SDC focus of Sacramento meeting
On Feb. 11, Sonoma County’s legislators met with state officials in charge of the Sonoma Developmental Center for an update on their actions to fix operational problems that cost the Center’s hospital its primary license and the forfeiture of millions of dollars in federal funding in 2012. In a scathing review, an audit of the facility cited patient abuse and poor medical care.
They also discussed the final recommendations of a year-long task force review of the state’s developmental centers that calls for a dramatic shift in patient care methods away from the centralized system represented by the SDC.
“This was a follow up for accountability,” State Senator Noreen Evans said after hearing from Diana Dooley, secretary of the state Health and Human Services Agency and Santi Rogers, the new director of the state Department of Developmental Services (DDS).
“I am pleased,” Evans said. “There has been a change of leadership at the top of the DDS and a new team in place. They have a plan for how to start addressing issues, and have begun taking action.”
Evans said the two most pressing issues at the SDC are funding and staffing. “In the last year or two, that’s beginning to be addressed.” One measure of progress is that the SDC may be revisited as early as April for possible recertification.
Supervisor Susan Gorin attended the meeting, along with Assemblywoman Mariko Yamada (D-Davis) and Assemblyman Mark Levine (D-San Rafael).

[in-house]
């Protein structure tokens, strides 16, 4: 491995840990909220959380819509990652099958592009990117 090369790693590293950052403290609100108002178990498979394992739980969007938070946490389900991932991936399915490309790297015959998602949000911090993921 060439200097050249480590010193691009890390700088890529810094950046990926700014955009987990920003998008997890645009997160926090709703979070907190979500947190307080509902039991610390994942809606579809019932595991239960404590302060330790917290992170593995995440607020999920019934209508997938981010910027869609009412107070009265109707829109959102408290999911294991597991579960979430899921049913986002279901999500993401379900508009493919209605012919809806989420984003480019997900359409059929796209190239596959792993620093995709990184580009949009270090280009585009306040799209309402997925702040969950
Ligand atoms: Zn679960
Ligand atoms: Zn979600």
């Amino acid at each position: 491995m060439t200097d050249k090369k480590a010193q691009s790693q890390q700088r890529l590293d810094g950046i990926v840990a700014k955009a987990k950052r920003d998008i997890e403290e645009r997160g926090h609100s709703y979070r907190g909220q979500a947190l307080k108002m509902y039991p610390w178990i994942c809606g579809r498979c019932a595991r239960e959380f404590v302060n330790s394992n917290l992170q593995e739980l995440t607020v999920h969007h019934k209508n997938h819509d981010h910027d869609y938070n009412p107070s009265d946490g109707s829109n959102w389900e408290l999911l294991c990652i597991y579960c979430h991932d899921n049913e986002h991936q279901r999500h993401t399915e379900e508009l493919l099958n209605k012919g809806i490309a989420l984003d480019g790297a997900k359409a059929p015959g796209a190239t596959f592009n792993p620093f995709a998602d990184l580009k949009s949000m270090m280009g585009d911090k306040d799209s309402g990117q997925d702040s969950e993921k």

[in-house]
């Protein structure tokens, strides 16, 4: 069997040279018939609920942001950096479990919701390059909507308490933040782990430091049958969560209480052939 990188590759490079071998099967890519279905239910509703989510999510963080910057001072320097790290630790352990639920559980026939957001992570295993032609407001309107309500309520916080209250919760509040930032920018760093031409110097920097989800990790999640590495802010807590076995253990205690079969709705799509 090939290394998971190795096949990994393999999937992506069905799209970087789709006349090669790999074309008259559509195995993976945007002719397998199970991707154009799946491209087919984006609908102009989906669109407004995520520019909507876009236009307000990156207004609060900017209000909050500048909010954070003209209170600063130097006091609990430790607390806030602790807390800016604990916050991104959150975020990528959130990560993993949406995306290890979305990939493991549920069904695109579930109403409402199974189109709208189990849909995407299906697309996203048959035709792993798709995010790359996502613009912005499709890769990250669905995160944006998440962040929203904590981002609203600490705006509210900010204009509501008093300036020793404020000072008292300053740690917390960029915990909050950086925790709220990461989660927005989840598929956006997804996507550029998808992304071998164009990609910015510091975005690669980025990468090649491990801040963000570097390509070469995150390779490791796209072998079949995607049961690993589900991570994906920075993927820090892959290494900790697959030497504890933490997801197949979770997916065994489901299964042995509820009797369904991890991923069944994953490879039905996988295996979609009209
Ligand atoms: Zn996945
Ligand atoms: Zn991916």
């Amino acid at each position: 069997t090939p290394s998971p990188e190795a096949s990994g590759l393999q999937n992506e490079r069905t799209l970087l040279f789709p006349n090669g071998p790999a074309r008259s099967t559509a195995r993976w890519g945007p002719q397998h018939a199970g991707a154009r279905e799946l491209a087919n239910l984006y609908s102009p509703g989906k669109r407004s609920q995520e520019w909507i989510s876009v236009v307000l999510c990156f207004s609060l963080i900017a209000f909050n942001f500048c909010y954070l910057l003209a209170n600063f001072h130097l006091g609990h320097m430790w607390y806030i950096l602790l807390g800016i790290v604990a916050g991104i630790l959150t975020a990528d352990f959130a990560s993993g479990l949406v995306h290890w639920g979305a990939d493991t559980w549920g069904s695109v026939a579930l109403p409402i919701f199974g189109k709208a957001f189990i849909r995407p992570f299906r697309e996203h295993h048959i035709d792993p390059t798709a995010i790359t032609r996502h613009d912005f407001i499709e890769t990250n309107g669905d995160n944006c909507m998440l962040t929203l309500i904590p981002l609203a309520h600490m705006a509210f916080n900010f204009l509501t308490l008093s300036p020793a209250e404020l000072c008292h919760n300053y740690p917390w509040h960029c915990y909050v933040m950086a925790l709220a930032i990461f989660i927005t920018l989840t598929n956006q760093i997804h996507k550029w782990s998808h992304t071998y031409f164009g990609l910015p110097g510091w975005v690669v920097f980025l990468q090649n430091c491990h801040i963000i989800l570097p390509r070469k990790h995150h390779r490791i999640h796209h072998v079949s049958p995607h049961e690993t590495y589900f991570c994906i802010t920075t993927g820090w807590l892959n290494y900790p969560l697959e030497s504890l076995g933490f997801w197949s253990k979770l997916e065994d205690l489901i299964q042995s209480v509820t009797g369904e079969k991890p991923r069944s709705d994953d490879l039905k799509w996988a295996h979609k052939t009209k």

In 2012, the SDC’s primary hospital license was lost following a critical federal audit that found patient abuse and poor medical care. Millions of dollars in federal funding were cancelled, further exacerbating the financial strain on a system where the number of patients has been falling for years, leaving only the most critical of patients in the system, patients that cost an average of $500,000 every year to maintain.
The task force’s final recommendations came out in mid-January and call for a deep restructuring of the developmental center system, sourcing critical care patients to smaller facilities in various communities, and pooling specialized health resources in two centers, located in Northern and Southern California. Recommendations for behaviorally challenged patients and those involved with the criminal justice system mostly offer temporary respite solutions.
“The future of SDC is on everybody’s mind,” Evans said. “All the legislators that represent Sonoma County are going to be discussing what our next steps will be.”
Evans said she and others will attend the Parent Hospital Association’s yearly Legislative Meeting on March 8 to talk to family members of SDC patients and listen to their input. “My intent is to attend and talk about what we would like to do.”
“There is a lot of anxiety and uncertainty going forward, but there have been no concrete decisions made; no specific plan is in place,” Evans added. “There isn’t any timeline or plan in place and nobody knows when that might happen.”
There has been a major shift in patient care for the developmentally disabled and for mental health treatment over the past 30 years, a move away from central housing and treatment in large facilities to smaller, often privately operated homes scattered throughout the state. A major concern of many parents and relatives of the remaining patients is that they cannot receive adequate care in small, regional facilities and that the medical expertise needed is not available on a statewide basis.
“Residential care is appropriate for a great many people but there are those for whom it does not work,” Evans noted. “One of the challenges with closure is that there are people for whom residential care will not work. We’re dealing with very vulnerable human beings. We have to determine case by case what’s appropriate. It will be labor intensive to do the right thing.”